China’s new message to the world
China has a new message: we're back on the rise.
The country's President Xi Jinping finally visited the coronavirus epicentre of Wuhan, in a symbolic attempt to project an image of political stability.
The embattled leader, who until now had not visited the area, started at a command centre next to the Huoshenshan hospital, where he talked over video chat with medical workers and hospital patients.
He was wearing an aqua N95 face mask - an upgrade from the simple surgical mask he had worn in Beijing.
Chinese state media lauded the event, with Xinhua posting a short video entitled 'The People's Leader Commanding the decisive battle'.
State media claimed he visited patients directly, noting where he lauded medical workers as "the most beautiful angels" and "messengers of light and hope".
"All prevention and control measures taken by the CPC Central Committee against the virus are to prevent more people from being infected and save more patients' lives," Mr Xi said.
He spoke to a coronavirus victim who was in bed wearing striped pyjamas, with two healthcare workers in hazmat suits at his side.
"You should build your confidence, we should together build our confidence, and together we will win this war," Mr Xi said. "Wuhan must win, Hubei must win, and the whole of China must win."
"Hubei and Wuhan have been the very most decisive battleground in this struggle to contain the epidemic," he added in later remarks. "Through arduous efforts, there has been a promising turn in epidemic containment in Hubei and Wuhan, and we've achieved important interim results."
In Wuhan, the Chinese government has declared several neighbourhoods to be virus-free.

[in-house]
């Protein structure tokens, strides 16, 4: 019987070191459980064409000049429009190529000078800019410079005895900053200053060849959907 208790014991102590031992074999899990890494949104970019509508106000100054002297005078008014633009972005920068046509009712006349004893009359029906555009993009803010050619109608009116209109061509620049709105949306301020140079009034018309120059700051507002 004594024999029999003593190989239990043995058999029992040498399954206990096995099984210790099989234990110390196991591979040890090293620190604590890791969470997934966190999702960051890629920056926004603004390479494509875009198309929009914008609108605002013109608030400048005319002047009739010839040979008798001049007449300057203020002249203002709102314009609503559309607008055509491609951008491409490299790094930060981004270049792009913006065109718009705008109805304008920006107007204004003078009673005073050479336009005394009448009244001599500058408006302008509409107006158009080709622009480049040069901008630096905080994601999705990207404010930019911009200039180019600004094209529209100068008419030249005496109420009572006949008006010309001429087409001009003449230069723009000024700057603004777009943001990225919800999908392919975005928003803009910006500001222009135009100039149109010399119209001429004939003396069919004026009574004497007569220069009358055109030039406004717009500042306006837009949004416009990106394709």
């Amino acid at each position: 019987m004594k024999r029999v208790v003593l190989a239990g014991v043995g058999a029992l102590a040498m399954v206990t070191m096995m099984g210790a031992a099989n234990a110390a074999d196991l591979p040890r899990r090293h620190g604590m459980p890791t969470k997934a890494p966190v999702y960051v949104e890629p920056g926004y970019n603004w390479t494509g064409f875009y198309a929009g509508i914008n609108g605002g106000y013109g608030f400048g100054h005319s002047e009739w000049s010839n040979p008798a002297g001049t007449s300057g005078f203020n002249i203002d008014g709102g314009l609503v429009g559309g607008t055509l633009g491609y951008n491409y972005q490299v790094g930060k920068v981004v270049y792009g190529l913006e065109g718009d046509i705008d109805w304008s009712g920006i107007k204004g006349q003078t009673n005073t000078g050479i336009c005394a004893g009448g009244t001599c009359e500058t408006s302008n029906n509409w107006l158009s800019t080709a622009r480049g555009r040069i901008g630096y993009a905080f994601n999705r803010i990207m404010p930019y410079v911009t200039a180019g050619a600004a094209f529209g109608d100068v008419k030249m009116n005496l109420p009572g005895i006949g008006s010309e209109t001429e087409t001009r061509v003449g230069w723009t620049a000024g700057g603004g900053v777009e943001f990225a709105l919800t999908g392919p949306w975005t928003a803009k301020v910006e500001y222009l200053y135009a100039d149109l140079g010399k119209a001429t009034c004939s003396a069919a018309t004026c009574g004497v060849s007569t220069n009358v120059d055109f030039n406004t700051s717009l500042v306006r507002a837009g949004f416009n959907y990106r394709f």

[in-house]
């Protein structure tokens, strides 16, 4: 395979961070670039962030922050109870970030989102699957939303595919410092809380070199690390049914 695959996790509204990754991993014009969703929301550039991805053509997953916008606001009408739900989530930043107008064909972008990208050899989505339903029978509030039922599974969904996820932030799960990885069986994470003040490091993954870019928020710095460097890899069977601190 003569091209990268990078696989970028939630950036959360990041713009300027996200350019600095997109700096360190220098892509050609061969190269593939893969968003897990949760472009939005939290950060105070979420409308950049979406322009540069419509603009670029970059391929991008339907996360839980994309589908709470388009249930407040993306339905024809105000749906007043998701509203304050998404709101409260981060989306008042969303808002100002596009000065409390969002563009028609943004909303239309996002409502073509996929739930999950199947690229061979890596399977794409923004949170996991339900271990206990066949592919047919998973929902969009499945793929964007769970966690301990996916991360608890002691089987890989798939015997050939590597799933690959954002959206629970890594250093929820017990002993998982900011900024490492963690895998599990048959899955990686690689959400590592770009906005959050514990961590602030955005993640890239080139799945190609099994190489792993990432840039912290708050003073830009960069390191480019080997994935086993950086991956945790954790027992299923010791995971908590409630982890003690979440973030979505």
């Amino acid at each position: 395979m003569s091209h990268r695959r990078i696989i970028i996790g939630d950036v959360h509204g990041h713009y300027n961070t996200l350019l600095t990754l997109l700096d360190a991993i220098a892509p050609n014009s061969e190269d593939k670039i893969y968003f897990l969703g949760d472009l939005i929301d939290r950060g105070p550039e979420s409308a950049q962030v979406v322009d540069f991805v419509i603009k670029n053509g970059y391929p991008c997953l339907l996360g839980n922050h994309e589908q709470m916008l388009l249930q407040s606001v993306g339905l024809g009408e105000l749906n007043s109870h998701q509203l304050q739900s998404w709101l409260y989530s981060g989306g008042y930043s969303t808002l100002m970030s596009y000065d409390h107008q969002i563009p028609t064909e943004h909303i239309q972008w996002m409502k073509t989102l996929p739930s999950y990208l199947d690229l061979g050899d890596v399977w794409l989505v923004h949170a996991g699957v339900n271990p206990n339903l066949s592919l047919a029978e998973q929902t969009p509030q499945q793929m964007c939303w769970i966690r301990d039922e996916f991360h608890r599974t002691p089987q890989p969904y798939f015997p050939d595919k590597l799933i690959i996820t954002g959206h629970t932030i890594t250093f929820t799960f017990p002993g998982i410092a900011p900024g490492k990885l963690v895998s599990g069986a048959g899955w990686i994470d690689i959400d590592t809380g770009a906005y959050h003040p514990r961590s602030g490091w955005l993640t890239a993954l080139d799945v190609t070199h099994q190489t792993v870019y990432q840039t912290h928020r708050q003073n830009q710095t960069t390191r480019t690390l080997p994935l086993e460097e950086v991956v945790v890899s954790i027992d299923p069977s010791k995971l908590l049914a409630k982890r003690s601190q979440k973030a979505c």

Bear in mind, Mr Xi has been fairly invisible throughout this crisis. Towards the end of January - as the virus infection rate was soaring in China - he seemed to disappear entirely, emerging only two weeks later at a tightly-controlled tour in Beijing on February 11.
The purpose of the symbolic trip was to show that the Chinese government believes the worst of the coronavirus outbreak is behind them, and comes as a number of Chinese cities have announced plans to loosen their restrictions on millions of people.
In a way, this is damage control for Mr Xi. The government initially received heavy criticism for suppressing information about the virus and delaying their response to combating it.
With the rate of infections now slowing, and other countries slowly beginning to follow their lead in locking down regions and imposing restrictions on people, China can portray itself as a leader in the fight.
The Chinese leader's trip followed just hours after global stock markets suffered their worst single-day loss since the 2008 great financial crisis and a sharp drop in oil prices.
The rate of infections being reported out of China has dramatically slowed, with just 19 new infections on Tuesday, including 17 and Wuhan and one each in Beijing and Guangdong.
It was the lowest daily number since China started providing daily reports on January 20.
But elsewhere around the world, the number of coronavirus cases is accelerating, with the number of confirmed cases across Western Europe and the United States rising sharply day by day.
Globally more than 4000 people have died from the virus and over 113,000 cases have been recorded.
The virus has killed 168 more people in Italy in the past 24 hours, as a nationwide lockdown took place on the country's 60 million people.
The World Health Organisation says people with mild illness recover in about two weeks, while severe cases may last three to six weeks.
In mainland China, almost three quarters of its more than 80,000 patients have recovered.